Localization: turning the foreign into the familiar
Picture a beautiful summer holiday in an exotic place you have always dreamed of. Interesting monuments, endless beaches, great food, and a bag of unforgettable memories to bring home with you. But there’s something that every tourist experiences when abroad, and that’s the rather odd and surreal world of local TV. Even when subtitled, all the shows and movies (especially comedy ones) seem strangely out of place, even if we take into account that we are thousands of miles away from home and the culture that has shaped us.
It’s a full blown double whammy that makes foreign TV sometimes feel like it was made on another planet altogether: Cultural differences, and poor localization. While the former will always be a challenge of the world we live in, it can be aided with hours of research and a healthy network of contacts with deep knowledge of the language in question. The latter however, is the art of making a joke work in a completely different setting, with cultural backgrounds that can be light years apart. And it has to make people laugh! Phew.
So how do you make a joke about a Peugeot when they haven’t been sold in the US for decades? Well, there are a few workarounds, and that’s when localization takes precedence over translation. Here are a few pointers on how you can get your project up and running.
A word of warning.
First and foremost, some cultures are sensitive to certain things, and respect should be a priority over everything else. A good translator will almost always find a way to get the point across within certain boundaries, but sometimes the elements that make a show work cross too many red lines in a foreign country to be viable. A good previous investment into research can save a lot of time and money in the long run.
Turn the foreign into the familiar.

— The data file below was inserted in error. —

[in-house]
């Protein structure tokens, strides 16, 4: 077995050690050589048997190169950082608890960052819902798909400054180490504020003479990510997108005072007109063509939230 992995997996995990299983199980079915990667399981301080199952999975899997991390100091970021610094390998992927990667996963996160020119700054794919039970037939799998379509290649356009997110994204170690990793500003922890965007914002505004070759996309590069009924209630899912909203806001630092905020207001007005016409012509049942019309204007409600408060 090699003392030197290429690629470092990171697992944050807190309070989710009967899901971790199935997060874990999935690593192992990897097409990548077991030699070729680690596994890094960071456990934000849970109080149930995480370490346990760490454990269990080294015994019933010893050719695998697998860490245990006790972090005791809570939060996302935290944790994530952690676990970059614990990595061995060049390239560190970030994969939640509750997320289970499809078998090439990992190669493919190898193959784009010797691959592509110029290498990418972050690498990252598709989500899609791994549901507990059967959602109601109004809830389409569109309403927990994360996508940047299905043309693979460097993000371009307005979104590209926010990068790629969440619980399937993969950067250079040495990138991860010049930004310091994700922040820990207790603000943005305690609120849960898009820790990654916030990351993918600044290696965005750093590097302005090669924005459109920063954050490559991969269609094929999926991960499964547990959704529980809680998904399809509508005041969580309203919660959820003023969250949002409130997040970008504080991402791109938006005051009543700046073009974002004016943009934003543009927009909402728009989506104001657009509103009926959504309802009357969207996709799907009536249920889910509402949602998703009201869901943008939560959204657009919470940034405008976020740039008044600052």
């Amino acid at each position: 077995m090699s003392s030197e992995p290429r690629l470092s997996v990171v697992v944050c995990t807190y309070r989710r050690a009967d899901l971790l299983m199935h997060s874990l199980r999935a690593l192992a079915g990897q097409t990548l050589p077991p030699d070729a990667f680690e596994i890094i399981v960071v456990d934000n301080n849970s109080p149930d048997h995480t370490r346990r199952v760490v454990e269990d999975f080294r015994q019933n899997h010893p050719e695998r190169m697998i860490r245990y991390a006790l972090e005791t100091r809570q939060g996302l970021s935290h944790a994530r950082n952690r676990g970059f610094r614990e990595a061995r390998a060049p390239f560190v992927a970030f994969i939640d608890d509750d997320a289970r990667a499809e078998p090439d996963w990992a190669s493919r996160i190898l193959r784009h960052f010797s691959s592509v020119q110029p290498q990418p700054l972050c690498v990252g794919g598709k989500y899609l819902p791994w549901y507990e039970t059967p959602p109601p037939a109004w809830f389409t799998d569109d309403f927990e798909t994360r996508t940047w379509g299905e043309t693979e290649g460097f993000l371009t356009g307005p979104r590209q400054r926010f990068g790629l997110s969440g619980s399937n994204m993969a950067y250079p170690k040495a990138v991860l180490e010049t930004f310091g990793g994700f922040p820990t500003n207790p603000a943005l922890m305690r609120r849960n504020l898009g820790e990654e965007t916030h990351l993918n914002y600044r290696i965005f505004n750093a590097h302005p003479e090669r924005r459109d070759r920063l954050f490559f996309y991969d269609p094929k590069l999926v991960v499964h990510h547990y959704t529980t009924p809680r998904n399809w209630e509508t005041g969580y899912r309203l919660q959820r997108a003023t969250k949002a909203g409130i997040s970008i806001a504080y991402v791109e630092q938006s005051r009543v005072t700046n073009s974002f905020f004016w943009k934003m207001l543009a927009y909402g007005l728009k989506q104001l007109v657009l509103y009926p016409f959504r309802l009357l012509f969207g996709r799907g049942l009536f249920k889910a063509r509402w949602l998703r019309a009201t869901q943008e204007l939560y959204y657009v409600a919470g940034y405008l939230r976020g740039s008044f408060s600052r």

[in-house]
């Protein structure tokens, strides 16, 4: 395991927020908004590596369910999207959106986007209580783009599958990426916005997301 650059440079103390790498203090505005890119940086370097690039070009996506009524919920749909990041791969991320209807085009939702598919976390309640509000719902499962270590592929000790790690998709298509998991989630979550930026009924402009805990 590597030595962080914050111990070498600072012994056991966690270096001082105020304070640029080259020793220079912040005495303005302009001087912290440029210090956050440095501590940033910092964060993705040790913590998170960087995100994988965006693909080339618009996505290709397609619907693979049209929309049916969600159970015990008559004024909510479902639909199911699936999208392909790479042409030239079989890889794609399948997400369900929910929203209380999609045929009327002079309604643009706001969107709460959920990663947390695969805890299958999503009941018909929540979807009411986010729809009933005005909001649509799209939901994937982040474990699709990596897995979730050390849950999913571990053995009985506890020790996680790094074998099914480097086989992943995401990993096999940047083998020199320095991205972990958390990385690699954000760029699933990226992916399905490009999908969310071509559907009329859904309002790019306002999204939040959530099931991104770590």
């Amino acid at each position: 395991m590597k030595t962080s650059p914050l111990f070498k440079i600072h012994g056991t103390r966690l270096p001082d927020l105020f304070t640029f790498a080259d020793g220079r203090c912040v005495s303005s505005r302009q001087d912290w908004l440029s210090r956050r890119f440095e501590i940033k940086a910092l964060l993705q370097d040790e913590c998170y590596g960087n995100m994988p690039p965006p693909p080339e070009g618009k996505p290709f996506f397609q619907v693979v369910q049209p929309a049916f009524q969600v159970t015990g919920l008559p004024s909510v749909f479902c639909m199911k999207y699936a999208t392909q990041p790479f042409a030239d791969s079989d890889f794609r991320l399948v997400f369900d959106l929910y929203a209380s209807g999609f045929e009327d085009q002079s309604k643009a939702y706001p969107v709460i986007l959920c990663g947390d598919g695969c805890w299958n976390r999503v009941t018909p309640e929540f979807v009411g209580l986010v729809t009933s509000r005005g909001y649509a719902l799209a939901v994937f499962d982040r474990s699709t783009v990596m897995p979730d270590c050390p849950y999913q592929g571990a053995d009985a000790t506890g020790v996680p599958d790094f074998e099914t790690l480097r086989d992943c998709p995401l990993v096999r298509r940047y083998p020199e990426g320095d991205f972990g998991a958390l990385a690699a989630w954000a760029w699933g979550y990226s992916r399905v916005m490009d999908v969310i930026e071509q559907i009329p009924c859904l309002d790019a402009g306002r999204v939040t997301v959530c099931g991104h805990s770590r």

Here’s where a talented voice actor will be able to pull his audience straight into the show and make them feel at home. Local well-known celebrities and popular voice actors can prove to be a great anchor point to hook reluctant audiences who don’t want to stray too far away from their comfort zones. Using voice actors that are familiar with a show’s genre and target audience will undoubtedly yield even better results.
Use well-known cultural references of the target country.
We all know about Garfield the cat and his love of lasagna, but what happens when the show needs to be translated to a country where lasagna is a fringe dish that almost nobody eats? That’s exactly what happened when localizing Garfield for Lithuanian audiences. They had to switch his delicious go-to comfort food for a far more popular potato dish named “Kugelis”. Although it looked similar on screen, and certainly must have tasted great, poor Garfield was ultimately bereft of his signature food, even if it was for a noble goal.
An image can be better than a thousand words.
One of the biggest elephants in the room: Changing on-screen text. While it seems immensely complicated from a production standpoint (imagine reworking all the text scenes in dozens of different languages), there’s a rather simple solution that can kill all the birds in the sky with one shot. Swapping a certain text with an image that represents it, will make it work for all audiences across the globe for a fraction of the cost. Granted, sometimes it’s not the most elegant of solutions, and in some specific cases it simply cannot be done because of the length of the text, but nevertheless it’s worth a shot.
And that’s only the tip of the iceberg.
Localization is rather complex altogether, and there are tons of notable examples scattered across the world of movies and TV that prove this, from the clever and interesting, to the crazy and absurd, and we’d love to address some of them in a future post. Stay tuned!